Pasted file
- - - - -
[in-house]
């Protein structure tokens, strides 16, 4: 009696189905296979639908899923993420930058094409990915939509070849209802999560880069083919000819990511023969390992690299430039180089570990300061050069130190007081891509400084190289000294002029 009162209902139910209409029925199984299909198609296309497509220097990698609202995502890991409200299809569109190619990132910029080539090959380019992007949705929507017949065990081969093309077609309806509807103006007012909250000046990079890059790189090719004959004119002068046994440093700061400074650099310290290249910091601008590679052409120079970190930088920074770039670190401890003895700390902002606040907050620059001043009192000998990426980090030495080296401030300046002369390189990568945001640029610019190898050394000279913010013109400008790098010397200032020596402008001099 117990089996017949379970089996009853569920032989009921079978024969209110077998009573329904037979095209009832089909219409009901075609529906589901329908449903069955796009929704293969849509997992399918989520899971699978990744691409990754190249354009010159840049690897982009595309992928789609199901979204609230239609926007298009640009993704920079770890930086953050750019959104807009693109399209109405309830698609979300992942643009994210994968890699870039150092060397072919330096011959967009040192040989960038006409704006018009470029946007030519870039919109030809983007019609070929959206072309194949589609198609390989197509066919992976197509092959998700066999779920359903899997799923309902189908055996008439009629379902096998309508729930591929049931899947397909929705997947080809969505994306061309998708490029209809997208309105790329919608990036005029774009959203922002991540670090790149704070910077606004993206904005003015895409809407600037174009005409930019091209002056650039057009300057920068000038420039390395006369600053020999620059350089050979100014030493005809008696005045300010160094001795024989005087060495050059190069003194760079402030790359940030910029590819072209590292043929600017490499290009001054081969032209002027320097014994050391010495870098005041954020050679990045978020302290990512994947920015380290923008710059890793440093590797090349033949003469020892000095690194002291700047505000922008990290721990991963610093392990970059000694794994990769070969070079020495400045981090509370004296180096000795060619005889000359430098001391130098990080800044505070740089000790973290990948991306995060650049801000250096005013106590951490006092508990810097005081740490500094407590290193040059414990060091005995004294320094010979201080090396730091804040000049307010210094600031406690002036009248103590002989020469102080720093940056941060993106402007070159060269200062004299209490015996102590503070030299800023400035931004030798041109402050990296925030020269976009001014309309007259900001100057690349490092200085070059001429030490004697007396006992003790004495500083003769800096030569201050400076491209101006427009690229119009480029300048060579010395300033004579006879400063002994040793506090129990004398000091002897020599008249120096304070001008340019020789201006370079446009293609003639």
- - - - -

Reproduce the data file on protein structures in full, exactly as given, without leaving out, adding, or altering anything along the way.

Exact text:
[in-house]
């Protein structure tokens, strides 16, 4: 009696189905296979639908899923993420930058094409990915939509070849209802999560880069083919000819990511023969390992690299430039180089570990300061050069130190007081891509400084190289000294002029 009162209902139910209409029925199984299909198609296309497509220097990698609202995502890991409200299809569109190619990132910029080539090959380019992007949705929507017949065990081969093309077609309806509807103006007012909250000046990079890059790189090719004959004119002068046994440093700061400074650099310290290249910091601008590679052409120079970190930088920074770039670190401890003895700390902002606040907050620059001043009192000998990426980090030495080296401030300046002369390189990568945001640029610019190898050394000279913010013109400008790098010397200032020596402008001099 117990089996017949379970089996009853569920032989009921079978024969209110077998009573329904037979095209009832089909219409009901075609529906589901329908449903069955796009929704293969849509997992399918989520899971699978990744691409990754190249354009010159840049690897982009595309992928789609199901979204609230239609926007298009640009993704920079770890930086953050750019959104807009693109399209109405309830698609979300992942643009994210994968890699870039150092060397072919330096011959967009040192040989960038006409704006018009470029946007030519870039919109030809983007019609070929959206072309194949589609198609390989197509066919992976197509092959998700066999779920359903899997799923309902189908055996008439009629379902096998309508729930591929049931899947397909929705997947080809969505994306061309998708490029209809997208309105790329919608990036005029774009959203922002991540670090790149704070910077606004993206904005003015895409809407600037174009005409930019091209002056650039057009300057920068000038420039390395006369600053020999620059350089050979100014030493005809008696005045300010160094001795024989005087060495050059190069003194760079402030790359940030910029590819072209590292043929600017490499290009001054081969032209002027320097014994050391010495870098005041954020050679990045978020302290990512994947920015380290923008710059890793440093590797090349033949003469020892000095690194002291700047505000922008990290721990991963610093392990970059000694794994990769070969070079020495400045981090509370004296180096000795060619005889000359430098001391130098990080800044505070740089000790973290990948991306995060650049801000250096005013106590951490006092508990810097005081740490500094407590290193040059414990060091005995004294320094010979201080090396730091804040000049307010210094600031406690002036009248103590002989020469102080720093940056941060993106402007070159060269200062004299209490015996102590503070030299800023400035931004030798041109402050990296925030020269976009001014309309007259900001100057690349490092200085070059001429030490004697007396006992003790004495500083003769800096030569201050400076491209101006427009690229119009480029300048060579010395300033004579006879400063002994040793506090129990004398000091002897020599008249120096304070001008340019020789201006370079446009293609003639």